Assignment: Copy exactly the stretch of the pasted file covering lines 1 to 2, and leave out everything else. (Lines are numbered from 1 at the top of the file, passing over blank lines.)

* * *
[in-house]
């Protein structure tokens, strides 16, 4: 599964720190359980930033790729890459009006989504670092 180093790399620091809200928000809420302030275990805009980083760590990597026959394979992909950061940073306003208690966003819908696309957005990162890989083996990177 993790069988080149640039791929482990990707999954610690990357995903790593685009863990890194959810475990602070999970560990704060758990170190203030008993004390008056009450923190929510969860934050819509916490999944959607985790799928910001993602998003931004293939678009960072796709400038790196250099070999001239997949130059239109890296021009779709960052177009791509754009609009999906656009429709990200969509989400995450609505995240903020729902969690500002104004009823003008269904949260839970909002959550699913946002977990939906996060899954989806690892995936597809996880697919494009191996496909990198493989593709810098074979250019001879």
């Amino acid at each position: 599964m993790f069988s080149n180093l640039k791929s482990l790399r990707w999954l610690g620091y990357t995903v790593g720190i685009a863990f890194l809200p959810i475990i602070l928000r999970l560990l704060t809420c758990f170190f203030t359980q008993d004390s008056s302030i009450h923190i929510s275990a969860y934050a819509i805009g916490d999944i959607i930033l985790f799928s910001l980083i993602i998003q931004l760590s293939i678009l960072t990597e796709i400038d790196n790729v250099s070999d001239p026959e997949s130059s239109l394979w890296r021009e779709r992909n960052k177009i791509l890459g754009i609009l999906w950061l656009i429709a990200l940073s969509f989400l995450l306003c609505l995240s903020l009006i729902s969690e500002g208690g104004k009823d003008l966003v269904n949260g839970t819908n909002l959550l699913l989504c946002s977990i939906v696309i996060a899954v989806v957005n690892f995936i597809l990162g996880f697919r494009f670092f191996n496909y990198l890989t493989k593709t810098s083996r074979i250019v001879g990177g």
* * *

[in-house]
């Protein structure tokens, strides 16, 4: 599964720190359980930033790729890459009006989504670092 180093790399620091809200928000809420302030275990805009980083760590990597026959394979992909950061940073306003208690966003819908696309957005990162890989083996990177 993790069988080149640039791929482990990707999954610690990357995903790593685009863990890194959810475990602070999970560990704060758990170190203030008993004390008056009450923190929510969860934050819509916490999944959607985790799928910001993602998003931004293939678009960072796709400038790196250099070999001239997949130059239109890296021009779709960052177009791509754009609009999906656009429709990200969509989400995450609505995240903020729902969690500002104004009823003008269904949260839970909002959550699913946002977990939906996060899954989806690892995936597809996880697919494009191996496909990198493989593709810098074979250019001879």